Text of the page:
Baby wants Mama
Cat wants fish
Daddy wants supper
Pup wants dish
This is the first stanza of BABY WANTS MAMA, new book for very young children by author Nancy Loewen. It’s about that crazy hour right before dinner. Everyone in the family wants something, including the pets. But what do they want most of all? To sit down and eat!
Where did the idea for this book come from?
I got the idea for the book from my son, when he was little. I’d been laughing at something his younger sister said, and I guess he wanted to top her, because all of a sudden he planted himself in front of me and blurted out, “Baby wants Mama. Cat wants fish!”
And then he ran off, and I was left scratching my head.
Here and there, over the years, I kept on scratching my head over those oddly intriguing words. And eventually, all of that head scratching turned into this book. The early drafts of the manuscript were more general—just a peek into the routine activities of a family with young children. But, as often happens in real life, all of the characters somehow ended up gathered around the dinner table.
So what were family dinners really like when your kids were growing up?
With a book like this to my name, you might think that in my own home, we’ve got the family dinner thing all figured out.
The little boy who inspired this book is now 18, and his sister is 16. Between work schedules, activities, teenage mood swings, and a husband who is frequently away from home, family dinners don’t happen as often as they used to.
Truth be told, even when the kids were younger, our family dinners didn’t always go so well. My husband and I were exasperated with picky eating, poor table manners—and, for a year or two anyway, our son’s inexplicable habit of tipping his chair, to the point where a wipeout and concussion seemed a real possibility.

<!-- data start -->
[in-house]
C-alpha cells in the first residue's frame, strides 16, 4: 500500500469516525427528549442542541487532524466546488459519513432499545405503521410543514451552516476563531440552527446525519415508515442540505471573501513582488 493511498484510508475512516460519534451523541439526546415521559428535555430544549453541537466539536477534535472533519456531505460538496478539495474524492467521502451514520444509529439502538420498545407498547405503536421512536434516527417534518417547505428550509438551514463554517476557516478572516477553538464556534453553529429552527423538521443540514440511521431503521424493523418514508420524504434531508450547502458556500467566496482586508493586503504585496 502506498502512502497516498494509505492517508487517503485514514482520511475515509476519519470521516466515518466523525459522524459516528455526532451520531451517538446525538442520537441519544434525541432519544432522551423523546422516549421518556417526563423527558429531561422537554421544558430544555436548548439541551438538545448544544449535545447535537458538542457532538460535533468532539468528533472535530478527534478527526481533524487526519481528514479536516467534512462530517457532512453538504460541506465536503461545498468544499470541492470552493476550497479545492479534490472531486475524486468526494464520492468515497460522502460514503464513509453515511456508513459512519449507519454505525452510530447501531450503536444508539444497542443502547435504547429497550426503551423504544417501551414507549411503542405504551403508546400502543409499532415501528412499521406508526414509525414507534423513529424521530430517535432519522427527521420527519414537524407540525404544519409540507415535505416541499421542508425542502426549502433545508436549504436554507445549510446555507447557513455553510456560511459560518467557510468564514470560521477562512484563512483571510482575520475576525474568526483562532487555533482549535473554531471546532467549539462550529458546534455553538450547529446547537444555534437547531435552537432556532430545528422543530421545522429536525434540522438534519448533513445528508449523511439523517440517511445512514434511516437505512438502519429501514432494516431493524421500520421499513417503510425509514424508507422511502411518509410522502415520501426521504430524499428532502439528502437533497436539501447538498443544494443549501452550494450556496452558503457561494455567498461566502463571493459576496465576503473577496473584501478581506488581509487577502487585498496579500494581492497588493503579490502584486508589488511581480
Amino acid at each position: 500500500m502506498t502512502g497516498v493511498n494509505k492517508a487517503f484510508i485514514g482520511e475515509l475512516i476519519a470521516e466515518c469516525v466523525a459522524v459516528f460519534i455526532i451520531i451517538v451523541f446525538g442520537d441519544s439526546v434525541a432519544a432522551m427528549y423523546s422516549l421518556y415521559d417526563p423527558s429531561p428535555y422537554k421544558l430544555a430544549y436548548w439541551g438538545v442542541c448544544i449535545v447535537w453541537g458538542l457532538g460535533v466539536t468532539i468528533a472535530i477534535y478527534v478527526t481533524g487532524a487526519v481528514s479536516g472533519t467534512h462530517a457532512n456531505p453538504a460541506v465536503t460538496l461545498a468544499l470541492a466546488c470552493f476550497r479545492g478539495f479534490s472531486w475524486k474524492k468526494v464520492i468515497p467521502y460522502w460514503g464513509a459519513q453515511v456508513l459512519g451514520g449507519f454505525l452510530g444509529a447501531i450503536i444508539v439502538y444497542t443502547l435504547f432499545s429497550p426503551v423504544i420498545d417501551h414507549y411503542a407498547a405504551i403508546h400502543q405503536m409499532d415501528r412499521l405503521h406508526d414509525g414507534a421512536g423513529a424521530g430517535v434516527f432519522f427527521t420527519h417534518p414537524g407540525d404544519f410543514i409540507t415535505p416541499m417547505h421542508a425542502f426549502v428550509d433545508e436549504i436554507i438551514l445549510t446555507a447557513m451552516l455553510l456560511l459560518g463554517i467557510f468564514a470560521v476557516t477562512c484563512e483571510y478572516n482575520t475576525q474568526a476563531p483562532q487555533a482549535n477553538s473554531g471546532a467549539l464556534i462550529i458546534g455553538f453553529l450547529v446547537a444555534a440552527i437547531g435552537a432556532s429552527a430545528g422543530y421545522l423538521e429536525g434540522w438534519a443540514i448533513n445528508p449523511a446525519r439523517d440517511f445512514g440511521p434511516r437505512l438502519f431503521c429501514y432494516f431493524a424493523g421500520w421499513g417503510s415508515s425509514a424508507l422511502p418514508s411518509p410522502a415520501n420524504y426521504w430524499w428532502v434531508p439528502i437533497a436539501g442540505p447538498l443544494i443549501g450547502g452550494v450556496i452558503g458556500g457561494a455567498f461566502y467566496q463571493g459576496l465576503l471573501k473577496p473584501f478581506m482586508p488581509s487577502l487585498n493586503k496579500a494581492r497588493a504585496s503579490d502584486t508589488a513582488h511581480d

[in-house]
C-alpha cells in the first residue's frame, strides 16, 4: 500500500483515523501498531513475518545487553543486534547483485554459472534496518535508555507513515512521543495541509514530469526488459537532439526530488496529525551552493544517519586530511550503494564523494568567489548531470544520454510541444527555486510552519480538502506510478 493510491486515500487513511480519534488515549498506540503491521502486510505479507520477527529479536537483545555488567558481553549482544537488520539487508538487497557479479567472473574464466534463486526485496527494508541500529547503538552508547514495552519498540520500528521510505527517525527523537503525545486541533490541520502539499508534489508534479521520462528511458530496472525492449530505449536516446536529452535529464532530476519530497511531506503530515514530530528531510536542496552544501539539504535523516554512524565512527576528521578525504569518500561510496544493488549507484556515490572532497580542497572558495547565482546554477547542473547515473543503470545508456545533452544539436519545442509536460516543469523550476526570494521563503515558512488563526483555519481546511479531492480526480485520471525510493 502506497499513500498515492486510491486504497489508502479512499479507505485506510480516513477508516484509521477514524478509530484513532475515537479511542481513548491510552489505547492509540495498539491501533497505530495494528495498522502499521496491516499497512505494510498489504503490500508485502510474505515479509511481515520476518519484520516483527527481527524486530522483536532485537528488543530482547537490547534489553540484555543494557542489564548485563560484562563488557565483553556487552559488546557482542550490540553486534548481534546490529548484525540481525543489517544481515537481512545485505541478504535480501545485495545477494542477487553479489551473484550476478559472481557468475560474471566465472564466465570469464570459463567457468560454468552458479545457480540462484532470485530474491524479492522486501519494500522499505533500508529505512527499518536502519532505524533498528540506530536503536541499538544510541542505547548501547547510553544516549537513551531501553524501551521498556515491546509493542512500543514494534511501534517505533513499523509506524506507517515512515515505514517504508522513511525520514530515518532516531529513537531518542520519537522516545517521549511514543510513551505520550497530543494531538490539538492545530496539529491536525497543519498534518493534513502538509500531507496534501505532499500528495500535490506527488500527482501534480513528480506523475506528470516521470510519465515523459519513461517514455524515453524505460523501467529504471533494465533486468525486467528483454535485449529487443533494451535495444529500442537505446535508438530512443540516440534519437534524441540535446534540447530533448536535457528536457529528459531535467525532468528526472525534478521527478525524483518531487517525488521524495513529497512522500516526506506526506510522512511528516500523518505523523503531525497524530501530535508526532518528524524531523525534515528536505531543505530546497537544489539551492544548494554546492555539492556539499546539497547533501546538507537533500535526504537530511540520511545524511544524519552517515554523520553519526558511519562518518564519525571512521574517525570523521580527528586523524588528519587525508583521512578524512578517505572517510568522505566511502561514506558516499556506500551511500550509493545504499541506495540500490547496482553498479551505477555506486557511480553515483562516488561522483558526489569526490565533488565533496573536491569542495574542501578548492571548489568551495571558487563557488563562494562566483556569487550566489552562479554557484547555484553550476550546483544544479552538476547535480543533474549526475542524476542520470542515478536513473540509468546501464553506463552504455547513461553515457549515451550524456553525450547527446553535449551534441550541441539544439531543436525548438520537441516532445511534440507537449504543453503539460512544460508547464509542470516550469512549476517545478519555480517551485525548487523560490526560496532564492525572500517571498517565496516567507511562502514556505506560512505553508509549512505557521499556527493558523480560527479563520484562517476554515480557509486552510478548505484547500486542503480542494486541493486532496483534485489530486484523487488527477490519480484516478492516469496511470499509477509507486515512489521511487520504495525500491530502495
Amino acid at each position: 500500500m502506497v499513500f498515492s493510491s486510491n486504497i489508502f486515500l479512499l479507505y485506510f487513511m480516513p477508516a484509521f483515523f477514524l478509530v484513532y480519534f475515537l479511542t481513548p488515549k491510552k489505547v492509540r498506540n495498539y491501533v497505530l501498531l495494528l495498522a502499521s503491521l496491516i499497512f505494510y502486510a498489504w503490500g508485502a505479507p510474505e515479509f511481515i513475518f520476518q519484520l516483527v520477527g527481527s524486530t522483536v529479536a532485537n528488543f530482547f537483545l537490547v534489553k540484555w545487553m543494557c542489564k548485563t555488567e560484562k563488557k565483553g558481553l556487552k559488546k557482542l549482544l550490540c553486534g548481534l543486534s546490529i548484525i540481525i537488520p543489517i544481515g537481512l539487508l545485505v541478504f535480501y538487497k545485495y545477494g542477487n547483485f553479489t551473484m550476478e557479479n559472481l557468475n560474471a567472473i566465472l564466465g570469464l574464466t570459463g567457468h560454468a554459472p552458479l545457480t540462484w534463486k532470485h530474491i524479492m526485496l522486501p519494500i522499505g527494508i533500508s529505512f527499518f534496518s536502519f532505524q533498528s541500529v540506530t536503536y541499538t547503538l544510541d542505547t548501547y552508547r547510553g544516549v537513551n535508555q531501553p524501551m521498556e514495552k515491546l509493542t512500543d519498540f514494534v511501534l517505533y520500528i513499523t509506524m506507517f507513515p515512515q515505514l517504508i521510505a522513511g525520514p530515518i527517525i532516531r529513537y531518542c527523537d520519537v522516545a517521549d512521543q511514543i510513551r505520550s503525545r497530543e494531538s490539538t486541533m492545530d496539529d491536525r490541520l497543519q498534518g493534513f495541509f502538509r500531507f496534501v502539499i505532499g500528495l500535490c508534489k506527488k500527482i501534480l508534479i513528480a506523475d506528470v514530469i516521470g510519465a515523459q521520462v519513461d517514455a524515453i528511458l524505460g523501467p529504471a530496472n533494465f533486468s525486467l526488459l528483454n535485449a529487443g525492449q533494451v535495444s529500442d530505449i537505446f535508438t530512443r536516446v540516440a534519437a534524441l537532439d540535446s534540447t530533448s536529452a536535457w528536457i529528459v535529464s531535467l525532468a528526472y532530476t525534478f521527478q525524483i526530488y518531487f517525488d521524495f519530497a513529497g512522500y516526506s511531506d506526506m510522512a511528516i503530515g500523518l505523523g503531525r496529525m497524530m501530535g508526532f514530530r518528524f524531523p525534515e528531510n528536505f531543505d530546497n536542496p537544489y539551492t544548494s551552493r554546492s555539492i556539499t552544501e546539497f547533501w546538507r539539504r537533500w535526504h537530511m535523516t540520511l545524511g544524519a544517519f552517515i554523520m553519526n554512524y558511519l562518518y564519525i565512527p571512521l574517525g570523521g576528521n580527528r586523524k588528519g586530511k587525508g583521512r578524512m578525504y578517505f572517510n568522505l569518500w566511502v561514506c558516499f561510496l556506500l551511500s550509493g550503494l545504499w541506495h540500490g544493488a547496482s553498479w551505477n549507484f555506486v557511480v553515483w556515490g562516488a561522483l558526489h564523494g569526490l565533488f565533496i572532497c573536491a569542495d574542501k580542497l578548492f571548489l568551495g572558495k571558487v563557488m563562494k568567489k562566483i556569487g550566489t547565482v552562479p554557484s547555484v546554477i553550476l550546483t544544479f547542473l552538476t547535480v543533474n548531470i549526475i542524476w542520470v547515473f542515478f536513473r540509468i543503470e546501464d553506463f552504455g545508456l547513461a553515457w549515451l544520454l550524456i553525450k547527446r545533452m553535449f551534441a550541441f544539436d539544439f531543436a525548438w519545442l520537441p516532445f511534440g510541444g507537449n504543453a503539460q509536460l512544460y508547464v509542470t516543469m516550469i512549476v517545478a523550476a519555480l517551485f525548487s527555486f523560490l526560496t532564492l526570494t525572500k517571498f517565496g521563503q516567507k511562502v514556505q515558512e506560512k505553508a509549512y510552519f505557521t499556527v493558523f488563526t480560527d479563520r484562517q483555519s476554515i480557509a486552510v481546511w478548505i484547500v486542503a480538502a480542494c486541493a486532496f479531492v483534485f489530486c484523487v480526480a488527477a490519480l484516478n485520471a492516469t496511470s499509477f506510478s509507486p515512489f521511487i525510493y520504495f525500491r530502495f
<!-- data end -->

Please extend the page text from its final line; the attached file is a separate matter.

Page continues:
On their parts, the kids resented our changing rules and our nagging. And I never did learn how to keep certain information to myself. “Try some, it’s healthy!” I’d say brightly about a new dish—which, of course, meant that no one wanted to touch it except for me.
No, a lot of the time, we didn’t get it right. I felt frustrated and even ashamed. I knew how important family dinners were.
What were family dinners like when you were a kid?
I grew up in a small, close-knit farm family. My parents and my brother and I ate nearly all of our meals together, and our snacks, too. And much of what we ate was grown in our own garden. Eating together—peacefully and healthfully—wasn’t anything we had to work at. It just happened. So why couldn’t I do the same with my own family?
The answer to that question, of course, has to do with changes in our culture and with the complex personalities of each family member. Answering that question would probably fill a book—and I don’t mean a 75-word rhyming book for toddlers.
But I don’t have time for regrets. Next year, my son will be attending college. My daughter will be attending an arts high school, and even though it’s a public school, she’ll be boarding there during the week. We don’t have a lot of time left in which to share the daily routine of meals. So instead of wishing things had been different, I’m choosing to celebrate the things we did right.